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Unsure of future, Pierre grateful for stints with Marlins

Veteran speedster wants to keep playing, but may not fit in young Miami outfield

MIAMI -- If 2013 is indeed the end of Juan Pierre's MLB career, the veteran Marlin is prepared to walk away with no regrets.

The 36-year-old understands his playing time was greatly diminished on a young Marlins team and he might have to explore opportunities elsewhere. But before even considering retirement, Pierre makes it clear he prefers to keep going. He's still a threat on the bases and still has the passion to perform.

So, if there is a team out there in need of his services, Pierre will certainly listen.

"I'm fine. I understand the situation," Pierre said. "I still love to play, that's no secret. I still work out like I'm going to be out there every day. I hope to get a chance to get a job for next year.

"If not, and this is the last hurrah, I can't complain one bit. I can honestly say I never thought I'd play over 13 years in the big leagues. I'm grateful for every opportunity. Physically and mentally, I still feel like I can play at this level."

Pierre just completed his second stint with the Marlins and will be a free agent after the World Series.

The speedster is one of the most popular players in franchise history. As a leadoff batter and center fielder in 2003, he was a major contributor to the organization's second World Series title.

Pierre set the club record for stolen bases with 65 in 2003, and in '04, he batted a personal best .326.

From 2003-05 he brought an unmatched work ethic to the organization and set an example many around the team still aspire to achieve. When the roster was made over after last year, Pierre was signed for $1.6 million to provide a veteran presence on an upstart squad.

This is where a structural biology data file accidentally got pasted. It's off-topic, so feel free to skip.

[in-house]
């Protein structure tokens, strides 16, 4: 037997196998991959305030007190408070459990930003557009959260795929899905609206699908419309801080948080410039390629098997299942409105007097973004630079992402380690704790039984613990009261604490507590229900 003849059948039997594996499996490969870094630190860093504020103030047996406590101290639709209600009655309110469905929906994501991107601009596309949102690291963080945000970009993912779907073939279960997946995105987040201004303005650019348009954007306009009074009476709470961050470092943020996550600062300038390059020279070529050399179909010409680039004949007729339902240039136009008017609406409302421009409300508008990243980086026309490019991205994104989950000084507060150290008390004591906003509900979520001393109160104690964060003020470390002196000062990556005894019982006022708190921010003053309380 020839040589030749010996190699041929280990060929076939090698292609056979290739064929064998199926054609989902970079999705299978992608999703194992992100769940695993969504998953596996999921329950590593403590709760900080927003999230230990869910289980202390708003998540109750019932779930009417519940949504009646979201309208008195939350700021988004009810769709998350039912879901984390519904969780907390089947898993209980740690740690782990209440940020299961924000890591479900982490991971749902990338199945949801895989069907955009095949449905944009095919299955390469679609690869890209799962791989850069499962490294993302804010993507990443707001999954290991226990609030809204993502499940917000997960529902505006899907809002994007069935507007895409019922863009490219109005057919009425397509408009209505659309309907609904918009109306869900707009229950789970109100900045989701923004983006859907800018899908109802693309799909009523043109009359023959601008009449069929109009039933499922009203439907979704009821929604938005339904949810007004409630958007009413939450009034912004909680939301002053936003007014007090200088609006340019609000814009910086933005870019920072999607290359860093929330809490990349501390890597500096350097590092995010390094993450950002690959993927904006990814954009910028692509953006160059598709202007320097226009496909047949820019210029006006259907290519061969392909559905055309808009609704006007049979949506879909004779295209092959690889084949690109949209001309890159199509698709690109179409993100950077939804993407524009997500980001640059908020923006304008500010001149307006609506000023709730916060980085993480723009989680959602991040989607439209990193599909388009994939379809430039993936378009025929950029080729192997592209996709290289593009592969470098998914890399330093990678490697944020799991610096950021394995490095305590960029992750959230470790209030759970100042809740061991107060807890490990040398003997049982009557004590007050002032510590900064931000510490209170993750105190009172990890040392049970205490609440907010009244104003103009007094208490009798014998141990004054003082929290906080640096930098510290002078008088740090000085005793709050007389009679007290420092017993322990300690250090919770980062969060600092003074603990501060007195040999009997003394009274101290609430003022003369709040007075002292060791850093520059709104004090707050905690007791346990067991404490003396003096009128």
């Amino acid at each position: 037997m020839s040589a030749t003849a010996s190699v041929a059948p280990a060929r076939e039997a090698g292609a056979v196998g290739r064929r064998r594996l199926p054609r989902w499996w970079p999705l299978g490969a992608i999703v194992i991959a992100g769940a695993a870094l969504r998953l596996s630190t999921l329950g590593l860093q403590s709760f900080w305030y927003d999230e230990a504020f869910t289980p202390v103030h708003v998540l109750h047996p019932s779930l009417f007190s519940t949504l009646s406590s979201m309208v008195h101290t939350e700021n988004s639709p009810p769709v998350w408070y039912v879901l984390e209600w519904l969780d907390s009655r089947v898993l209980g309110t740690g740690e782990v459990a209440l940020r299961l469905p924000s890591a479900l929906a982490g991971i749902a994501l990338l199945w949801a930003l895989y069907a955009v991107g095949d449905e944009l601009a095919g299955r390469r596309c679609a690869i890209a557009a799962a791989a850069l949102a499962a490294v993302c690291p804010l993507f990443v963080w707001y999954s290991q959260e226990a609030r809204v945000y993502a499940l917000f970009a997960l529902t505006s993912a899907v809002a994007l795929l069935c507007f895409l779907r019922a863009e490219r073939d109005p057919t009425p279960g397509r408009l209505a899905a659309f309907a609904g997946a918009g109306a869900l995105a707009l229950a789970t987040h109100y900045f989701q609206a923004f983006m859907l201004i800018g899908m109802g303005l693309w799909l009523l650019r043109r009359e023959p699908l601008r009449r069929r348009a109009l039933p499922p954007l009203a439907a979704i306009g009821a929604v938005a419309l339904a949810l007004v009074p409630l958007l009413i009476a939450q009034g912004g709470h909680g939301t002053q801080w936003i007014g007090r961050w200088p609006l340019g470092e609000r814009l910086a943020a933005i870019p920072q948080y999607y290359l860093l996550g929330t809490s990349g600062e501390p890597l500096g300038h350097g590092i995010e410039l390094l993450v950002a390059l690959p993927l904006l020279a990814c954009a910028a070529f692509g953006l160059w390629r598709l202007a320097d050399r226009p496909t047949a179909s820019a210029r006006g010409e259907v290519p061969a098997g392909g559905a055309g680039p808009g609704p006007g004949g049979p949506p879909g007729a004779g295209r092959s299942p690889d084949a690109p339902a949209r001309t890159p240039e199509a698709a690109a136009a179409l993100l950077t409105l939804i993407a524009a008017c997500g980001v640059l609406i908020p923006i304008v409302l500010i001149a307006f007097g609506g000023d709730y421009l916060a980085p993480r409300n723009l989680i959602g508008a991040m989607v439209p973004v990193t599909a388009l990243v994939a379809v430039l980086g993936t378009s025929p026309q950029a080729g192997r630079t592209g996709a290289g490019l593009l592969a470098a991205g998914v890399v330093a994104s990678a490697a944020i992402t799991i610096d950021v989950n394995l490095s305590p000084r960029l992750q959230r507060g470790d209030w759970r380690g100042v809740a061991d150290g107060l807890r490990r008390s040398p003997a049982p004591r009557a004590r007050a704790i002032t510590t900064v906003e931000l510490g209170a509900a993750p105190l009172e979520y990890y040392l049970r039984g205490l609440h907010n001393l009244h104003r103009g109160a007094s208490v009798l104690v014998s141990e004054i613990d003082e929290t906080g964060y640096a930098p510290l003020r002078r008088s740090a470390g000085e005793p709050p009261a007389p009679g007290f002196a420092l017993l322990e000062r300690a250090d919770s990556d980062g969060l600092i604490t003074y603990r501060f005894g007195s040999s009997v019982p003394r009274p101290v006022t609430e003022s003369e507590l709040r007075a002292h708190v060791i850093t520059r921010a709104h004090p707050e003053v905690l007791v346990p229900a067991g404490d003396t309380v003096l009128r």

At the beginning of the season, he was Miami's regular left fielder and leadoff batter. But his role changed in late July after Christian Yelich was promoted from Double-A Jacksonville. Pierre went from being used every day to sparingly as a reserve.

In 113 games, he batted .247 with 11 doubles, two triples, one home run and eight RBIs. Pierre scored 36 runs and stole 23 bases, his fewest since swiping seven in 51 games as a rookie with Colorado in 2000.

The season did bring some milestone moments for Pierre, who became the 18th player in MLB history to reach 600 stolen bases. He's now at 614. In Spring Training, Pierre was aware he was on the cusp of reaching 600 steals, but he also achieved a benchmark that caught him off-guard.

In August, it was brought to his attention that he was closing in on Hall of Famer Joe DiMaggio on MLB's all-time hits list.

Pierre passed the Yankee Clipper for 175th all-time in September and now sits at 2,217 career hits.

The Marlins recognized Pierre's achievements with a nice ceremony before their season finale at Marlins Park.

"It was nice to be able to reach those milestones, especially in a Marlins uniform," Pierre said. "To know you have played over 13 years and you made a little dent in the game, you actually had some longevity and success, it's pretty cool."

Pierre broke in with the Rockies in 2000 and has played for six organizations, including Miami.

The Marlins have a surplus of outfielders, making it questionable as to whether Pierre would be a fit for 2014.

Along with Yelich and Giancarlo Stanton, Jake Marisnick and Marcell Ozuna are expected to compete for roster spots. And Justin Ruggiano, arbitration eligible for the first time, is a candidate to sign. Whether Pierre is a fit is under discussion as Miami's front office plans for next year.

"It all depends which direction they want to go," Pierre said. "I'd definitely be up to talking to them. But the direction they are going in, and how sparingly I did play, I don't know. I know they were trying out guys in the second half.

"If they do want to talk, I'd be willing to talk. If not, they gave me a chance to come back here. I got a big league job here. I didn't play well this year, but I played hard. I did what I normally do. I just didn't have the successes that I normally had. Overall, I think it was a learning year for everybody."

Joe Frisaro is a reporter for He writes a blog, called The Fish Pond. Follow him on Twitter @JoeFrisaro.
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